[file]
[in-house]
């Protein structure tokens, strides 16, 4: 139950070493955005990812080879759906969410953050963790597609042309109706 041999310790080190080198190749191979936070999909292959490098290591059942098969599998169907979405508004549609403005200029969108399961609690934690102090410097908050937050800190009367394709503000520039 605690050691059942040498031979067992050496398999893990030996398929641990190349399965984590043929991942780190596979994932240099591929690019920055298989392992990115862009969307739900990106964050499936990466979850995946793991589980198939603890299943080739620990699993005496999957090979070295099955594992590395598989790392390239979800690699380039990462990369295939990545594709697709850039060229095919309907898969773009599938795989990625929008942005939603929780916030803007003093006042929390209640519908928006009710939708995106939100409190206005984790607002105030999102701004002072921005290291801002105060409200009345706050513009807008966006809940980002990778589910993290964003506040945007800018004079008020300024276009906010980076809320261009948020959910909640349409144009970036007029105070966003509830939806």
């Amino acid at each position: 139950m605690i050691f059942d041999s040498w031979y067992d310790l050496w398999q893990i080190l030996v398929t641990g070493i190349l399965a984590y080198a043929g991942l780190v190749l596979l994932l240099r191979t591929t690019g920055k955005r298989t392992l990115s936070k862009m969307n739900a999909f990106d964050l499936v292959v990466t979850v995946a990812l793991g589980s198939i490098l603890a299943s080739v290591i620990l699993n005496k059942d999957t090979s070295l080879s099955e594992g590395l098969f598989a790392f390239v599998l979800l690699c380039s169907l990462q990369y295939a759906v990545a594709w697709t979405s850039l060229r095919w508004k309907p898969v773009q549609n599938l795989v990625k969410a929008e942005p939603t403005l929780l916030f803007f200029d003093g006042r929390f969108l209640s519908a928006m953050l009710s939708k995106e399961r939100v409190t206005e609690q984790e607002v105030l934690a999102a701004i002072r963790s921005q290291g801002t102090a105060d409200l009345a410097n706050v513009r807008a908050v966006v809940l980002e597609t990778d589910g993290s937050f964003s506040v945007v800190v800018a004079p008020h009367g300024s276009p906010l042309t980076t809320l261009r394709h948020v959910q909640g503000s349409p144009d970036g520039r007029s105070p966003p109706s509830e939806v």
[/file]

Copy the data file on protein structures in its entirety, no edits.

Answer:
[in-house]
């Protein structure tokens, strides 16, 4: 139950070493955005990812080879759906969410953050963790597609042309109706 041999310790080190080198190749191979936070999909292959490098290591059942098969599998169907979405508004549609403005200029969108399961609690934690102090410097908050937050800190009367394709503000520039 605690050691059942040498031979067992050496398999893990030996398929641990190349399965984590043929991942780190596979994932240099591929690019920055298989392992990115862009969307739900990106964050499936990466979850995946793991589980198939603890299943080739620990699993005496999957090979070295099955594992590395598989790392390239979800690699380039990462990369295939990545594709697709850039060229095919309907898969773009599938795989990625929008942005939603929780916030803007003093006042929390209640519908928006009710939708995106939100409190206005984790607002105030999102701004002072921005290291801002105060409200009345706050513009807008966006809940980002990778589910993290964003506040945007800018004079008020300024276009906010980076809320261009948020959910909640349409144009970036007029105070966003509830939806």
């Amino acid at each position: 139950m605690i050691f059942d041999s040498w031979y067992d310790l050496w398999q893990i080190l030996v398929t641990g070493i190349l399965a984590y080198a043929g991942l780190v190749l596979l994932l240099r191979t591929t690019g920055k955005r298989t392992l990115s936070k862009m969307n739900a999909f990106d964050l499936v292959v990466t979850v995946a990812l793991g589980s198939i490098l603890a299943s080739v290591i620990l699993n005496k059942d999957t090979s070295l080879s099955e594992g590395l098969f598989a790392f390239v599998l979800l690699c380039s169907l990462q990369y295939a759906v990545a594709w697709t979405s850039l060229r095919w508004k309907p898969v773009q549609n599938l795989v990625k969410a929008e942005p939603t403005l929780l916030f803007f200029d003093g006042r929390f969108l209640s519908a928006m953050l009710s939708k995106e399961r939100v409190t206005e609690q984790e607002v105030l934690a999102a701004i002072r963790s921005q290291g801002t102090a105060d409200l009345a410097n706050v513009r807008a908050v966006v809940l980002e597609t990778d589910g993290s937050f964003s506040v945007v800190v800018a004079p008020h009367g300024s276009p906010l042309t980076t809320l261009r394709h948020v959910q909640g503000s349409p144009d970036g520039r007029s105070p966003p109706s509830e939806v």